Florida: Getting Away With Child Murder

Trayvon Martin was murdered in a shocking act of violence clearly motivated by racial bias, yet it looks like he won’t even get a slap on the wrist.

It appears that George Zimmerman drove up to Trayvon when the 17 year old was returning from a shopping trip with an iced tea and some skittles, got out of his car, attacked the youth, and shot him (emphasis mine):

According to 911 recordings released late Friday by Sanford police, Zimmerman said the person was walking slowly, looked drugged and appeared to be looking at people’s houses. Police would later learn that Trayvon had gone to 7-Eleven during the NBA All Star game halftime to get Skittles and Arizona iced tea.

These a–holes always get away,” Zimmerman complained.

What happened next is unclear, and has already reverberated nationwide. Calls to 911 alerted police to a scuffle and someone crying for help. In one, the chilling howl stopped after the clear, crisp blast of a bullet. Trayvon was lying face down on the ground near a pathway that runs through the townhouse community.

One 911 caller sobbed to the dispatcher over not having helped the young man who wailed.

Zimmerman told police that was him crying for help and that Trayvon started the fight. He claimed self-defense and was not charged

The history of consequence free violence against black people in this community suggests a systemic problem (emphasis mine):

n 2010, police waited seven weeks to arrest a lieutenant’s son who was caught on video sucker-punching a homeless black man.

In 2005, two security guards — one the son of a longtime Sanford police officer and the other a department volunteer — killed a black man they said was trying to run them over. Black leaders complained of a lackluster investigation. The guards ultimately were acquitted.

Police Chief Bill Lee is not helping the situation with his comments (emphasis mine):

“We are taking a beating over this,” said Lee, who defends the investigation. “This is all very unsettling. I’m sure if George Zimmerman had the opportunity to relive Sunday, Feb. 26, he’d probably do things differently. I’m sure Trayvon would, too.”

What the hell could Trayvon have done differently?

George Zimmerman has no need of going back in time to do things differently.  He apparently killed a child – and from the looks of things – will get away with it.

Standing Up for Women’s Rights

Let’s put this nonsense to bed forever. If the opportunity comes up to stand up for women’s rights – the only moral reaction is to seize that opportunity and fight to win. Failing to do so is not shrewd, playing to the middle, or anything other than weakness.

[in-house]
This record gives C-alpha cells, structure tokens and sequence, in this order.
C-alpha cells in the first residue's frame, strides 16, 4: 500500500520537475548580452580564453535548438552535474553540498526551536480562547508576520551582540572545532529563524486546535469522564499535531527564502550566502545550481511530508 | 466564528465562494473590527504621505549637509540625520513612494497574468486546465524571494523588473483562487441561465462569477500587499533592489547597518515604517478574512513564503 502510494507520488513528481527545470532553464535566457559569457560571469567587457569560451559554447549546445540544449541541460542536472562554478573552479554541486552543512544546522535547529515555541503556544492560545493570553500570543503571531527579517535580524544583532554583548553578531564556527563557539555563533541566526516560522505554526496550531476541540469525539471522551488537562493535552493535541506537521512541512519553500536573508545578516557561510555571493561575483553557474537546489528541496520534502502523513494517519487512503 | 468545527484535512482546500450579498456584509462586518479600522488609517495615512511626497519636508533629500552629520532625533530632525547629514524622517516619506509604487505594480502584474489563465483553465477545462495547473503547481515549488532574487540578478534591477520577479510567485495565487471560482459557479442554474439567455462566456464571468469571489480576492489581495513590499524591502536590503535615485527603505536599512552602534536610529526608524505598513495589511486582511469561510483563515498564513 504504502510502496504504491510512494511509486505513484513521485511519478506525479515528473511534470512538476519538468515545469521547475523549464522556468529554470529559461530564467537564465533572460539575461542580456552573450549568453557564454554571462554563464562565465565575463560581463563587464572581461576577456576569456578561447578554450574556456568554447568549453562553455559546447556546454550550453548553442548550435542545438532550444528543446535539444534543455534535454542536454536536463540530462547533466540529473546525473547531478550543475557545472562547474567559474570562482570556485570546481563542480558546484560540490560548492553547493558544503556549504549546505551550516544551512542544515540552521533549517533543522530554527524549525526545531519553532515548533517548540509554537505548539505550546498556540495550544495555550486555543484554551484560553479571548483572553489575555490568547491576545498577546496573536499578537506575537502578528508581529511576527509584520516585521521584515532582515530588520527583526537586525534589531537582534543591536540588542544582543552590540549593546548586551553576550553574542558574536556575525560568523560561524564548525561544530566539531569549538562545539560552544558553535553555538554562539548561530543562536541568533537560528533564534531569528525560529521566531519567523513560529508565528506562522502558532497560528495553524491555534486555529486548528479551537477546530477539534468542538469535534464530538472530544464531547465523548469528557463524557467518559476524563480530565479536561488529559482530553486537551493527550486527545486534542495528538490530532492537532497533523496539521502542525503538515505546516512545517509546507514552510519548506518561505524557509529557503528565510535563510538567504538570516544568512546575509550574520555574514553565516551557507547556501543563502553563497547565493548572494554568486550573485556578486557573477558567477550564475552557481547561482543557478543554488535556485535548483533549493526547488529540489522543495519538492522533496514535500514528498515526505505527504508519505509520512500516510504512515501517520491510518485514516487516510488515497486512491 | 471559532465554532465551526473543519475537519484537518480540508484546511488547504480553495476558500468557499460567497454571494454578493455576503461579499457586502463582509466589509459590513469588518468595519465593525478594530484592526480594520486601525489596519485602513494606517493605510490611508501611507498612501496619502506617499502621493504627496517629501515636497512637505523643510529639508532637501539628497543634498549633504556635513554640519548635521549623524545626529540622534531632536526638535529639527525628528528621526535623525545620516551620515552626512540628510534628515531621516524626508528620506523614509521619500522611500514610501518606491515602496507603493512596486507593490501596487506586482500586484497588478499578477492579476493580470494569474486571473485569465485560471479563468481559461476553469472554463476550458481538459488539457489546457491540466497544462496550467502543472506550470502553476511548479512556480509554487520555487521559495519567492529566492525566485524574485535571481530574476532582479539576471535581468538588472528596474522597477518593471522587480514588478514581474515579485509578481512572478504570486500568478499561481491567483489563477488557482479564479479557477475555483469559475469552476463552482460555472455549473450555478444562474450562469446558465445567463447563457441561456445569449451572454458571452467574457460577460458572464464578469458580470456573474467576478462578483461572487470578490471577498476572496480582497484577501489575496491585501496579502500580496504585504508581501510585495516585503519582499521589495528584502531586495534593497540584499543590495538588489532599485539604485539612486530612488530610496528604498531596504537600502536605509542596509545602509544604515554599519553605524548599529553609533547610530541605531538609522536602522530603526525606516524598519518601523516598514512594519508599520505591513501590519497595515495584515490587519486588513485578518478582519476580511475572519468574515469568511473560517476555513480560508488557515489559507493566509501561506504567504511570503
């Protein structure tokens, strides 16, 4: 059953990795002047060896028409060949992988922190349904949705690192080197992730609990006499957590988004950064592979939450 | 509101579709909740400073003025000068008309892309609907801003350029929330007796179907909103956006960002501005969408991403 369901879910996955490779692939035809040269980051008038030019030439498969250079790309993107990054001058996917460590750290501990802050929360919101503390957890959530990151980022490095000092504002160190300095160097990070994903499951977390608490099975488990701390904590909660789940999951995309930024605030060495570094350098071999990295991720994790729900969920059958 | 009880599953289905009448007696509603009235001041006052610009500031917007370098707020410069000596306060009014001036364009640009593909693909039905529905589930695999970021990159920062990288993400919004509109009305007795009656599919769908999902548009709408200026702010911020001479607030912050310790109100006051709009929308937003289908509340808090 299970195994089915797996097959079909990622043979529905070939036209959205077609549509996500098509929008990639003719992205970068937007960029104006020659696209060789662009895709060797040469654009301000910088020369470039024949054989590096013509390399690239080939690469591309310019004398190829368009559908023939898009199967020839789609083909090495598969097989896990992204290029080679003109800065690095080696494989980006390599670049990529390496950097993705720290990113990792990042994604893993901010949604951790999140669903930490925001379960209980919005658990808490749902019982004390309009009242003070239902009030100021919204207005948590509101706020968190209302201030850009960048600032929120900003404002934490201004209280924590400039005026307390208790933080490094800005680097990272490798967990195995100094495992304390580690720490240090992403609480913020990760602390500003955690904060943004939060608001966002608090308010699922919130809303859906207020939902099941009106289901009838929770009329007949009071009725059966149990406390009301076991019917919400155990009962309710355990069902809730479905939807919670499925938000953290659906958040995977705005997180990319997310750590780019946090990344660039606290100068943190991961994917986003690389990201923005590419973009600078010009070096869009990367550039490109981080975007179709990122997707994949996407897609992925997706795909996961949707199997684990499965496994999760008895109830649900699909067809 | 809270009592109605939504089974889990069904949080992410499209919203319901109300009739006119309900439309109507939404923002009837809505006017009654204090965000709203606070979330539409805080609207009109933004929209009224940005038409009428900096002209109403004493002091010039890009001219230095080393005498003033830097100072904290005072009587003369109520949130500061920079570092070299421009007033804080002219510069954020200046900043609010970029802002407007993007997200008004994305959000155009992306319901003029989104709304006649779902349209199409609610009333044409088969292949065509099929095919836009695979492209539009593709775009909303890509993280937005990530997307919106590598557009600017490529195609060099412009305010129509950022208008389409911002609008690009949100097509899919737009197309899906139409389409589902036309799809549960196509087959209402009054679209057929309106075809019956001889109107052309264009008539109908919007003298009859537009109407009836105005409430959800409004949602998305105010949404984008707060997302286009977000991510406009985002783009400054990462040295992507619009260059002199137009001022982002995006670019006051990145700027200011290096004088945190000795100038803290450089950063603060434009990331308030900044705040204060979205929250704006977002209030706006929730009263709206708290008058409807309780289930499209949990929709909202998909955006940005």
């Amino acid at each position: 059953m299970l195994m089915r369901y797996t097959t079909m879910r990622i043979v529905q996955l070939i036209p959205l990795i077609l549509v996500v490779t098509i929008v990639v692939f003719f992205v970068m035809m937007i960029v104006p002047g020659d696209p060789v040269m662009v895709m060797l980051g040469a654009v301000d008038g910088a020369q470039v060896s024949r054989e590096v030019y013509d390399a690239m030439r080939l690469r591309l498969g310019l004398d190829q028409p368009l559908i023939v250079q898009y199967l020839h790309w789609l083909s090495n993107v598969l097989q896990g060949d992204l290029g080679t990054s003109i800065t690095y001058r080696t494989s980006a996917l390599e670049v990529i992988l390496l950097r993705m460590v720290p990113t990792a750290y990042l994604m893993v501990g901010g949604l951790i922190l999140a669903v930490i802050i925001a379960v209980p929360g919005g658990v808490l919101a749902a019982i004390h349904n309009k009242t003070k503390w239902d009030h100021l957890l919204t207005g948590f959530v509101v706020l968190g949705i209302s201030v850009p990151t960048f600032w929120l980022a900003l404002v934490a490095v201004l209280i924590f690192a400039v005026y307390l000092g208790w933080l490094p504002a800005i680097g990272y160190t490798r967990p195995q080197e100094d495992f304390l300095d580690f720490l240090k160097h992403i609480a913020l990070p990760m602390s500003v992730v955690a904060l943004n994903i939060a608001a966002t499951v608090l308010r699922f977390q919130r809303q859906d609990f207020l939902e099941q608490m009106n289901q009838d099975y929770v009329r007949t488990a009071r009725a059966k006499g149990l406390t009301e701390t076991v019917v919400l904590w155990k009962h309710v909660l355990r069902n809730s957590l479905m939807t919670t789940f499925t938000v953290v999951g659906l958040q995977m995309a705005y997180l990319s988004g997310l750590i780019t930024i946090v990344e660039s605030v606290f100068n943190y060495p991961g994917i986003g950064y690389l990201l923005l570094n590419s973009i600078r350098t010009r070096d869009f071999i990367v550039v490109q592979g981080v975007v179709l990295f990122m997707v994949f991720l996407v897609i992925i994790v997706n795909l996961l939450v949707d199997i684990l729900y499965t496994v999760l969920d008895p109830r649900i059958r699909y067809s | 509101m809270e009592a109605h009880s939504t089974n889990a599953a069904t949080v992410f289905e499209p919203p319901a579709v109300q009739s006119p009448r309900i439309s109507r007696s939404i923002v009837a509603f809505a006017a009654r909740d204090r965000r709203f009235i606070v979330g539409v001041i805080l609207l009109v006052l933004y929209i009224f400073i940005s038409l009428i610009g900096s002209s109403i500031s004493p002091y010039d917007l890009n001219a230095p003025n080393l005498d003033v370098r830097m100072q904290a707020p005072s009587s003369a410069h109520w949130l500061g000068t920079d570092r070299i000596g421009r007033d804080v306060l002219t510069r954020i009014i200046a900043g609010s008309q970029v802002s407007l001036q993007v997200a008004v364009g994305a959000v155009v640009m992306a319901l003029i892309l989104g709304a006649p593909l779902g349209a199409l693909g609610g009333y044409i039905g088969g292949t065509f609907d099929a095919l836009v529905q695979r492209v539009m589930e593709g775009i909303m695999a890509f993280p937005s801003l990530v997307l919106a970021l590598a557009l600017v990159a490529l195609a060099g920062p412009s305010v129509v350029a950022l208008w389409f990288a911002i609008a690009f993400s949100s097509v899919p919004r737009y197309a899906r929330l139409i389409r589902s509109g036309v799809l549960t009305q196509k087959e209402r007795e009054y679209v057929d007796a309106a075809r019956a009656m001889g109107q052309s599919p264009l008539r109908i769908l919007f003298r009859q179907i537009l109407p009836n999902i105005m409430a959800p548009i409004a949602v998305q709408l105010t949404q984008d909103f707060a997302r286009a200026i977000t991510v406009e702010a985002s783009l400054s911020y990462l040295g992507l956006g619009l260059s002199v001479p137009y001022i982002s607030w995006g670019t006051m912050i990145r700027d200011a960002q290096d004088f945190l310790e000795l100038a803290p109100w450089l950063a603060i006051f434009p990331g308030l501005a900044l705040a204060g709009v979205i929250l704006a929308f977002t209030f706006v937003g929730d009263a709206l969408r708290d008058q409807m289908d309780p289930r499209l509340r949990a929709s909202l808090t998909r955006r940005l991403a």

Digby:

For the sake of victims of domestic violence, VAWA should be reauthorized as soon as possible, but Democrats need to remember that we all know they’re in the midst of a tough election contest, too. Fight the good fight for women, but please, leave the noble posturing at home.

That’s right, it’s a tough election fight and the last thing Democrats need is to look like all they care about is a bunch of whiny bitches. Let’s not lose our heads here. 

Believe me, this is not an uncommon reaction. How do I know this? Because I’ve been watching this go down for my entire adult life. Any time “women’s issues” start to become prominent, a certain kind of liberal male gets very nervous. The stuff I heard during the 1992 “year of the woman” election was enough to curl my hair. And I see no reason to believe anything’s changed. I’ve already seen plenty of evidence that it hasn’t.

This is a noble fight. Advising Democrats to pretend it isn’t kills your credibility.

Assumptions of Believers and Post Death Sports

A very popular post death sport of believers is to foist their beliefs upon atheists – those sexy little blank slates.  In life atheists “have a faith in science!  ZOMG They worship science!” but in death there are secret prayers to assign, desperate conversions to gloat over (Pandagon):

humans have invented thousands and for all we know, millions of deities. Since you have so many to pick from, and you, being a naughty atheists, aren’t beholden to the one you inherited at birth, the field is wide open. Personally, for my secret moments of desperate prayer that I supposedly have, I’m definitely not going to go with the Christian god, who is mainly characterized in the Bible as a patriarchal dick. Seriously, fuck that guy.